ABOUT THE COVER:
This is the legendary - and much coveted - first version of the Velvet Underground's "Banana Cover" album, WITH AN UNCENSORED (UN-AIRBRUSHED) image of the actor Eric Emerson's torso hanging upside-down, above the band performing on stage (there would be five versions altogether, with various combinations of back and front panels). Because Emerson objected to being included on the cover without his permission (and, more importantly, without adequate financial compensation), he filed a lawsuit against Verve (possibly even Warhol himself), who then decided to – rather than reach a costly out-of-court settlement with Emerson – either airbrush Emerson’s torso, or camouflage it by pasting a large black “song titles” sticker over the questionable torso.
While all this legal wrangling was going on, the album was held in marketing limbo, without any covers available, and with no copies in stock to be shipped to the market. An already slow chart action had slowed down to a crawl, never to regain its momentum again. Needless to say, these first versions of the cover (Torso cover) are many times – perhaps tens of times – rarer and harder to find than the subsequent (stickered or airbrushed) covers.
Then, there is the classic Warhol cover artwork: The mind-teasing cover is a sort of a Rorschach test: what exactly is this pink banana? Um… Andy, what was on (in?) your head…?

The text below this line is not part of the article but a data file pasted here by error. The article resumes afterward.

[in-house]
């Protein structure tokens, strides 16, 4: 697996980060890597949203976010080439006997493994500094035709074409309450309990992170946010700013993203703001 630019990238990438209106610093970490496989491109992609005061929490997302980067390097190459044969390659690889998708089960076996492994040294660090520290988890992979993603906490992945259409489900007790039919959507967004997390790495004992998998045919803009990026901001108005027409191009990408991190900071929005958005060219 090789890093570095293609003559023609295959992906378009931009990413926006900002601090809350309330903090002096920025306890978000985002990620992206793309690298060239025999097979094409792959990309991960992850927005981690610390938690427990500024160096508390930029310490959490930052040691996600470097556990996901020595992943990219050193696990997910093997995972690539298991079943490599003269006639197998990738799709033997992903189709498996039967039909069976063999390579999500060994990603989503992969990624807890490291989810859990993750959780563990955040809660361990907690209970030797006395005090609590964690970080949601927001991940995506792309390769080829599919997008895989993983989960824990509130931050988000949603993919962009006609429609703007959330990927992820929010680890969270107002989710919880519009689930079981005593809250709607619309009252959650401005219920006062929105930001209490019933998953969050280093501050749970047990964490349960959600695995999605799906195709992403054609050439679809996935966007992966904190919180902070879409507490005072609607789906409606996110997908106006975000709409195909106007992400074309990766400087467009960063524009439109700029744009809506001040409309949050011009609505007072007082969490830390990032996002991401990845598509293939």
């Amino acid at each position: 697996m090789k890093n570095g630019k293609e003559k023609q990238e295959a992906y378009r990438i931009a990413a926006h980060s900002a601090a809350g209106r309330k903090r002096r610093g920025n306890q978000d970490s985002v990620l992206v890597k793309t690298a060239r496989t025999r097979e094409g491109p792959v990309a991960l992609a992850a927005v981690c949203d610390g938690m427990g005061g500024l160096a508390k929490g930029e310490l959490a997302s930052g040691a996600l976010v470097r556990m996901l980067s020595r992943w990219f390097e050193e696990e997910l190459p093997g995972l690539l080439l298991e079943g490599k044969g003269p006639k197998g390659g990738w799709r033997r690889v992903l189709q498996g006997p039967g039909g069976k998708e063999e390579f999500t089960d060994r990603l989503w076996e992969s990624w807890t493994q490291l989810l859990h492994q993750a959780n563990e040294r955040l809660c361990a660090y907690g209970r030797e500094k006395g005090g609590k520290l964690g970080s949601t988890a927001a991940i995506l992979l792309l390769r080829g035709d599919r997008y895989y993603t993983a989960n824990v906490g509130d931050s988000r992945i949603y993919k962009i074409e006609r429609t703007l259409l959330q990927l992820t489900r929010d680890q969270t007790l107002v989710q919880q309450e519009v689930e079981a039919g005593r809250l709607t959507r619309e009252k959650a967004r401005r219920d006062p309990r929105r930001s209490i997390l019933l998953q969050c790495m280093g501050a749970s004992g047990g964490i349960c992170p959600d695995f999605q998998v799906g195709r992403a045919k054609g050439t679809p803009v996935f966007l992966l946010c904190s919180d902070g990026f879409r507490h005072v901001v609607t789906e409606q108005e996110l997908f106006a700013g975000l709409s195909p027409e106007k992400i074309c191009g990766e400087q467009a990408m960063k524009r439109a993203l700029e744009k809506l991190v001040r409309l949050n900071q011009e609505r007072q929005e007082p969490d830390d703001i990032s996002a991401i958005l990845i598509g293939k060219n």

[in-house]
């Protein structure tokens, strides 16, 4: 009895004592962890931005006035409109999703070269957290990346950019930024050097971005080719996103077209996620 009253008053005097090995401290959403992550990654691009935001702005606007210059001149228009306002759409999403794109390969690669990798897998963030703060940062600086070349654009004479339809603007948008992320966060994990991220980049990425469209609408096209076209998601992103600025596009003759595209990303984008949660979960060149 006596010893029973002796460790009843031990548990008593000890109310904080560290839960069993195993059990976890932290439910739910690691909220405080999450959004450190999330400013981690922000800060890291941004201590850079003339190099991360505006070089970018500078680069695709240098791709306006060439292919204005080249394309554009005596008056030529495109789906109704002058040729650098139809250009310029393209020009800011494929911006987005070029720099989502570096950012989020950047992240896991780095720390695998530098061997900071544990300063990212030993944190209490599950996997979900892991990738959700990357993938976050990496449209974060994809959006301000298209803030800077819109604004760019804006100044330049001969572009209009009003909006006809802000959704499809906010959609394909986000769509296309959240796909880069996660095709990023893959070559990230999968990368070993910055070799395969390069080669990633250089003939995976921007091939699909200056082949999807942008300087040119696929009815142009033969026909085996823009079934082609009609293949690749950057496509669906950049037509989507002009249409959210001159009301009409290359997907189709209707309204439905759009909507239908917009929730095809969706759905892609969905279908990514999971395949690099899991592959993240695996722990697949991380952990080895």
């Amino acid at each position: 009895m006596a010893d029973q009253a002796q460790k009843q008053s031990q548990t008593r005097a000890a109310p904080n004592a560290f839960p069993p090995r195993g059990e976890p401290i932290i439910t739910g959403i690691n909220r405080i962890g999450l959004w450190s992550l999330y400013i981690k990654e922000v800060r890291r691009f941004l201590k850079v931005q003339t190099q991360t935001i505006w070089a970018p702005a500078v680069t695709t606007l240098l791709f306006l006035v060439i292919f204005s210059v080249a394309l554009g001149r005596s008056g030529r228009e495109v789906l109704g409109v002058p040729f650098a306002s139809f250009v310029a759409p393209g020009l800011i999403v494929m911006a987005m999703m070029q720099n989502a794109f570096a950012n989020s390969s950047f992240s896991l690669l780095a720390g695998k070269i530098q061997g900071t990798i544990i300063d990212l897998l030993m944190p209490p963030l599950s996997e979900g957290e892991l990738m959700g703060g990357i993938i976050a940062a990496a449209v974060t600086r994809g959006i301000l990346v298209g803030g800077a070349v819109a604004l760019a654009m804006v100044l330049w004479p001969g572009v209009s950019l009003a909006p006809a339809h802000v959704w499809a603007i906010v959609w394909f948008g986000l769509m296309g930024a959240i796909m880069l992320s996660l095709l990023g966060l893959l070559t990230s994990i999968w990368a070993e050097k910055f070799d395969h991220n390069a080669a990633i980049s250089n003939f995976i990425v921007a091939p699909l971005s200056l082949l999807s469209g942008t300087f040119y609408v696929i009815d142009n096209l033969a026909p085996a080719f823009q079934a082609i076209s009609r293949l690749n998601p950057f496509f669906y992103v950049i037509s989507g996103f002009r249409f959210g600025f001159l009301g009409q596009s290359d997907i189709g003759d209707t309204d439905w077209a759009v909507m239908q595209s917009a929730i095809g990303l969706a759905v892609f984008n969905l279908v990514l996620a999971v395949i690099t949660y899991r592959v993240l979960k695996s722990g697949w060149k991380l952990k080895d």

Warhol’s incredible peelable “Banana” cover (yeah, some banana it is – until, that is, you peel it off and discover that – ahem! – it is not quite edible, and not really a banana, either) is a genuine Classic in true sense of the word, one of the most iconic representations of Warhol’s subversive, decadent mind at work, and easily one of most easily recognized works of 20th century Pop-Art.
To put things in perspective, the year 1966/67 was a big year for corporate cover censors: mind you, in less than a year, the Mamas and the Papas had to endure humiliating censorship of their “Toilet Seat” cover, Frankie Valli and the Four Seasons survived no less than three encounters with the artwork police (on their “Four Seasons sing Bacharach-David and Dylan” album), Jefferson Airplane’s first album was altered in both content and form (cover had to be changed, too), Frank Zappa’s first album (Freak Out) had a hippie hot-spot “blurb” excised from the cover; Bob Dylan (presumably on his own volition?) changed the layout on his “Blonde on Blonde” album, deleting the image of Claudia Cardinale; the Fugs’ first album underwent no less than 4 (four !!!) alterations (their follow-up, the Fugs’ Second Album, “only” had three versions), the cover of the Monkees’ first album had to be changed because of misperceived “transsexual” reference, Buffalo Springfield’s first album had to have a song deleted from BOTH record AND the cover; Simon and Garfunkel’s second album (The Sounds of Silence) underwent no less than three cover revisions; and even the mighty Beatles had to endure humiliating retraction of the “Butcher” cover (on their ‘Yesterday and Today’ album). In other words, corporate censors and self-censors were out in full force back in 1966.
A NOTE ON ANDY WARHOL'S ALBUM COVERS: